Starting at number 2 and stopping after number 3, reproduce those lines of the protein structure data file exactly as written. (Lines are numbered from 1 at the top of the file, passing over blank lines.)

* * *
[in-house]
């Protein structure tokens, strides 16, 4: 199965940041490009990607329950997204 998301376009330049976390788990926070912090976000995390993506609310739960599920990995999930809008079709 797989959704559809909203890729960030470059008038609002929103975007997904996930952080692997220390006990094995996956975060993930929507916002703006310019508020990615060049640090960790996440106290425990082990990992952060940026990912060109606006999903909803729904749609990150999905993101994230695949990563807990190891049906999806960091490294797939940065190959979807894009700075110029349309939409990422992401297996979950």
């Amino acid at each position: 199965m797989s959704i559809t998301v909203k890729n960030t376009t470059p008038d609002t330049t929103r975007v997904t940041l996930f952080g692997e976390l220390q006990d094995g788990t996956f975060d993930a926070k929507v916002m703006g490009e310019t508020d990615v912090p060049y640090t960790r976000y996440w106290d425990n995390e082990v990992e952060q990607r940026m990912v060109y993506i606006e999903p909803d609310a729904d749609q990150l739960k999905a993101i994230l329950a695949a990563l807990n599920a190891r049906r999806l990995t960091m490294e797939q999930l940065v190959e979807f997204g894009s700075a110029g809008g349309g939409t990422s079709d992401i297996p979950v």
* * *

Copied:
């Protein structure tokens, strides 16, 4: 199965940041490009990607329950997204 998301376009330049976390788990926070912090976000995390993506609310739960599920990995999930809008079709 797989959704559809909203890729960030470059008038609002929103975007997904996930952080692997220390006990094995996956975060993930929507916002703006310019508020990615060049640090960790996440106290425990082990990992952060940026990912060109606006999903909803729904749609990150999905993101994230695949990563807990190891049906999806960091490294797939940065190959979807894009700075110029349309939409990422992401297996979950």
């Amino acid at each position: 199965m797989s959704i559809t998301v909203k890729n960030t376009t470059p008038d609002t330049t929103r975007v997904t940041l996930f952080g692997e976390l220390q006990d094995g788990t996956f975060d993930a926070k929507v916002m703006g490009e310019t508020d990615v912090p060049y640090t960790r976000y996440w106290d425990n995390e082990v990992e952060q990607r940026m990912v060109y993506i606006e999903p909803d609310a729904d749609q990150l739960k999905a993101i994230l329950a695949a990563l807990n599920a190891r049906r999806l990995t960091m490294e797939q999930l940065v190959e979807f997204g894009s700075a110029g809008g349309g939409t990422s079709d992401i297996p979950v």